Clay and humus are the two smallest particles in soil, and together they make up the colloidal fraction of soil. A colloid is a particle able to stay suspended in a solution for very long periods of time, without settling to the bottom —you can see this in the photo below as the murky liquid layer above the soil fractions. (This photo is from Soil Experiments You Can Do At Home). This photo was taken on Sunday 5th May, 2019, a week after setting the experiment up.
The photo below was taken today, Tuesday 11th June, 2019, five weeks and two days later (ie just over six weeks after setting the experiment up). Only now has that murky layer started to settle out! The liquid layer is still murky, but much clearer. In fact there were two distinct layers with the bottom half of the liquid layer slightly more opaque than the upper half, but these were disturbed when setting up the photo unfortunately.
This layer became less clear as the jar warmed in the sun without further disturbance, so it would appear that temperature has an effect on the solubility of these colloids. And here are the two photos side-by-side. You can see the new and darker organic matter layer above the clay layer in the second photo:
This organic matter layer is mostly humus. Humus is the organic component of the colloidal fraction and clay particles make up the mineral component. Clay particles have a diameter of less than 0.002 mm, with the smallest of these being about 0.000 000 5 mm in diameter. Humus particles range from 0.000 004 to 0.000 04 mm in diameter.
As we’ve seen here and here, soils with good structure and which are well-suited for plant growth are characterised by many crumb-like granular peds, which are composed of clay minerals and humus. Soils with these peds have good nutrient retention, nutrient availability, drainage, aeration, friability and tilth. The small size of granular peds contributes to a soil’s drainage, aeration, friability and tilth qualities, but it’s their clay and humus components specifically that are behind the nutrient retention and availability.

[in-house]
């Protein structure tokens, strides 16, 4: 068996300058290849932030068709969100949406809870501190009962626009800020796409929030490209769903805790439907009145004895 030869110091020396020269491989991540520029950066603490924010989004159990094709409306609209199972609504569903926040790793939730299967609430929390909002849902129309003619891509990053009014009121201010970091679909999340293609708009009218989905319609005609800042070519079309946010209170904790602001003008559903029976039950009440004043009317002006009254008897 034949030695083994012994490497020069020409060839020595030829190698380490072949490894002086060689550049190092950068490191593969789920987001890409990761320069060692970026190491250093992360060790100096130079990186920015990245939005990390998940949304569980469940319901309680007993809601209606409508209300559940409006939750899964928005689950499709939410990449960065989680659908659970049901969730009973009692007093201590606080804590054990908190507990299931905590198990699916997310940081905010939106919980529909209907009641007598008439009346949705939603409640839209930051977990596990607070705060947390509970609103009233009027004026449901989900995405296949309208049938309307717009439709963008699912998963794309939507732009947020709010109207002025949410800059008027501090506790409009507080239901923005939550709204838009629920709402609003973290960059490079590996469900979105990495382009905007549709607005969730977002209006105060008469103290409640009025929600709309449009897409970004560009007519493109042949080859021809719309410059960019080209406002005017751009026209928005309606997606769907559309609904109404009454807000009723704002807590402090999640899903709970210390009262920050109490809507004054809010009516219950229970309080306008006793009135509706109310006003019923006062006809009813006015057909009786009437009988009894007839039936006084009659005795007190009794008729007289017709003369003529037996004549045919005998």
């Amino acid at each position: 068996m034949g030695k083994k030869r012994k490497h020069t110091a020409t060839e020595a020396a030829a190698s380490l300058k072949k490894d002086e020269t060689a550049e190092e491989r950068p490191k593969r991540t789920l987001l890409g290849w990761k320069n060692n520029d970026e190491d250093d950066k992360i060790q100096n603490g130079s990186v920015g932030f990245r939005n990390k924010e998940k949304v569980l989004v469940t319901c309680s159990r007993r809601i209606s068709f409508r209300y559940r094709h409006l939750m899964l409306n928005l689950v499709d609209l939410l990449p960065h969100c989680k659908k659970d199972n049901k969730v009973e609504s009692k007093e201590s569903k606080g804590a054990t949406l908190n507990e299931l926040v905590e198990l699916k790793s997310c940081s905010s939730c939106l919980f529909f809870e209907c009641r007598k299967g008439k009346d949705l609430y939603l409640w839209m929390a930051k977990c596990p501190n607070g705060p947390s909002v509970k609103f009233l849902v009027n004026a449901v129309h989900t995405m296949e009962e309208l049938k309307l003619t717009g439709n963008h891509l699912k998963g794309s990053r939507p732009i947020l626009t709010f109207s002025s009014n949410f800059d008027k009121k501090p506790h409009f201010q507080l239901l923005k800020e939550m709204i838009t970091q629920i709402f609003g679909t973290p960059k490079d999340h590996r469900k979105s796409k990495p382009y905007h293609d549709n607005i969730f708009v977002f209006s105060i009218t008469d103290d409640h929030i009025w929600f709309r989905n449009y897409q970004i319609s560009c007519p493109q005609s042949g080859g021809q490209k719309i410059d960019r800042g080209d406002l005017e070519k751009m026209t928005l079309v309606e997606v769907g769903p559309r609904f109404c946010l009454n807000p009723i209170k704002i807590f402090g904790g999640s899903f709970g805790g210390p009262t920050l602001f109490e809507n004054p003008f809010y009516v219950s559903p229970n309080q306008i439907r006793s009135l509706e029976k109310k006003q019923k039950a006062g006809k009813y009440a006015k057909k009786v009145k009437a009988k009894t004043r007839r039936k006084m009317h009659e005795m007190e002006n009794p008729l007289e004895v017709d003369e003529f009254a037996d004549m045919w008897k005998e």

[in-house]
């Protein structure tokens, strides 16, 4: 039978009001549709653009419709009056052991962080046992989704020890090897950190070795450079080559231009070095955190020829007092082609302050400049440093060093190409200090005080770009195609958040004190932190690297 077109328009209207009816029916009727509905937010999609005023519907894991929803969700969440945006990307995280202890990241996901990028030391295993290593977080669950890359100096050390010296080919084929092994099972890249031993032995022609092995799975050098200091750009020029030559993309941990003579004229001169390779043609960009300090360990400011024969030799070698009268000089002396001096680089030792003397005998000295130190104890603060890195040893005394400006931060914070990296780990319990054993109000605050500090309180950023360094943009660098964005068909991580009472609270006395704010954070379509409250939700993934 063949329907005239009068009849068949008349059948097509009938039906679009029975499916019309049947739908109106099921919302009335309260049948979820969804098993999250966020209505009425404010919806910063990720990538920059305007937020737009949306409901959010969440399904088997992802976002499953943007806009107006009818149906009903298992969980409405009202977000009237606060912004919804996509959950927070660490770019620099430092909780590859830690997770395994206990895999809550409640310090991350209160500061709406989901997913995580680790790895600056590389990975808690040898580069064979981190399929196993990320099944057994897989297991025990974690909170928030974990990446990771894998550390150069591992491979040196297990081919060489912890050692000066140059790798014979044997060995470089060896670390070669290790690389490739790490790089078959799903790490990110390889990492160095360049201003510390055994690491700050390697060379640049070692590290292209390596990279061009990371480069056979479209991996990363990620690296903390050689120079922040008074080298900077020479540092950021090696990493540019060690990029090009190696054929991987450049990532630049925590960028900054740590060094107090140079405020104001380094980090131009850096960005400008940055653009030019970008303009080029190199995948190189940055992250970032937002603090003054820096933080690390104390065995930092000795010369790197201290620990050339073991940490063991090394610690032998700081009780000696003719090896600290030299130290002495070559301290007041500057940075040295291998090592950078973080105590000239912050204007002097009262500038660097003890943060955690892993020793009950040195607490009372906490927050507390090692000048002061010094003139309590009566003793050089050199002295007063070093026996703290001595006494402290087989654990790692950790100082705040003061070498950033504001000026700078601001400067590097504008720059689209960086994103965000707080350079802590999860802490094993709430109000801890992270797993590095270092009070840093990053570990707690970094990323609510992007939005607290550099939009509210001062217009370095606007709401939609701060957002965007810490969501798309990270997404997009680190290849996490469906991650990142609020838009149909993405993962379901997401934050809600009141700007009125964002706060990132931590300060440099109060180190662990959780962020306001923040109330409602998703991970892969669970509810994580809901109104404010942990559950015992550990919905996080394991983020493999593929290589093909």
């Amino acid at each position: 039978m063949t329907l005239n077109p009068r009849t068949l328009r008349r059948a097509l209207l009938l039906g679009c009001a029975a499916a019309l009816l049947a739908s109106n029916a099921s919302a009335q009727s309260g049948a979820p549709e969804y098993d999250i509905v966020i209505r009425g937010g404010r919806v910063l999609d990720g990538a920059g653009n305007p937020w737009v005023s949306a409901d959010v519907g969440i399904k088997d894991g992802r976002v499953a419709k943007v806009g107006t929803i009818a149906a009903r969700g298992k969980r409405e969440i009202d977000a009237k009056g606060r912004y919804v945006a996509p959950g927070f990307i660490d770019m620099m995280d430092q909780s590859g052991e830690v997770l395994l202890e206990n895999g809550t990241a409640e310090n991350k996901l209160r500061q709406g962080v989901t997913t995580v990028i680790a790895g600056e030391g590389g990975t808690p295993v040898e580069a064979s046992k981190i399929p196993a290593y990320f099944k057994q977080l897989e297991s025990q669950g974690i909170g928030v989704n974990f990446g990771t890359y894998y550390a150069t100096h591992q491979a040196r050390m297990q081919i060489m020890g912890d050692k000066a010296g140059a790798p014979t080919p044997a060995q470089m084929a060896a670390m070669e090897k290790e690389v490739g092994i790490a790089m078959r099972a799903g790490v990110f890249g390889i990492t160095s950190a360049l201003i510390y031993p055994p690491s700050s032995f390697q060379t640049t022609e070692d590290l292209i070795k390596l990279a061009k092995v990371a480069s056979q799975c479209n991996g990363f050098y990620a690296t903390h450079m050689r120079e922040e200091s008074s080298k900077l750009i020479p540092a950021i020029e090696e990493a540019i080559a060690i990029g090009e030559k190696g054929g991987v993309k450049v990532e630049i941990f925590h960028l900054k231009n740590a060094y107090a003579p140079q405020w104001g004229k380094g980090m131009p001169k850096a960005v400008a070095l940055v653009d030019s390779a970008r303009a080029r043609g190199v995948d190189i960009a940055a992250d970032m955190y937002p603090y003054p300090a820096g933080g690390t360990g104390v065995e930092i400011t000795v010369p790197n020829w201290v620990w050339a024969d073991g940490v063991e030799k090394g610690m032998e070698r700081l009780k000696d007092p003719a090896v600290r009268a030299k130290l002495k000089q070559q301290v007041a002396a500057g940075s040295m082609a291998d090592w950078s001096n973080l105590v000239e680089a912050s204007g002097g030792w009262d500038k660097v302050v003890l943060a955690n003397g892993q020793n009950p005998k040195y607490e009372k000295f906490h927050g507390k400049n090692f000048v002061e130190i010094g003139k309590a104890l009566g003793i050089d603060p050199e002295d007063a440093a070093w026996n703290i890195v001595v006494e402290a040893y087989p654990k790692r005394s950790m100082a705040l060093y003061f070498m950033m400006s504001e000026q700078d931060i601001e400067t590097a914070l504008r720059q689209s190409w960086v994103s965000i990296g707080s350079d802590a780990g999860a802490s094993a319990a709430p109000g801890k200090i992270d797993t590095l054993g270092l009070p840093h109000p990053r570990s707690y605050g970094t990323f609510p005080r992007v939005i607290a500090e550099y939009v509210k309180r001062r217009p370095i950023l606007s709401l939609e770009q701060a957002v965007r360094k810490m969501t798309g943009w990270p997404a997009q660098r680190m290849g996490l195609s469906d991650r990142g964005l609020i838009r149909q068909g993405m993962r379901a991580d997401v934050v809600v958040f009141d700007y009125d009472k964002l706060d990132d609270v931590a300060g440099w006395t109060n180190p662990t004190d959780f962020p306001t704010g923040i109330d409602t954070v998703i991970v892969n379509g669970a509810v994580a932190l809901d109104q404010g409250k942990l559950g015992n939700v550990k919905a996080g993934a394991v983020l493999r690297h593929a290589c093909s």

What is it about these two microscopic components that is so important to plant growth? Two things: their very large collective surface areas and their negatively charged surfaces.
Consider a cube 10 mm a side. Its total surface area is the area of each square side, times six. Or 100 mm2 × 6 = 600 mm2.
Now break that cube into cubes each 1 mm a side — there are now 1,000 small cubes with the same collective volume as the original cube, but with a much larger collective surface area.
Break each of those small cubes down further, and further, and you can visualise how the collective surface area increases the smaller and more numerous the cubes become, though their collective volume stays the same.
Clay minerals are actually plate-like in shape, and disks have a larger surface area than a cube of the same volume. A gram of clay has a surface area anywhere from 10 to 800 m2 and a gram of humus has a surface area of 800 to 900 m2. A gram of coarse sand, each particle of which has a diameter from 0.2 to 2 mm, has a surface area of only 0.01 m2 in comparison.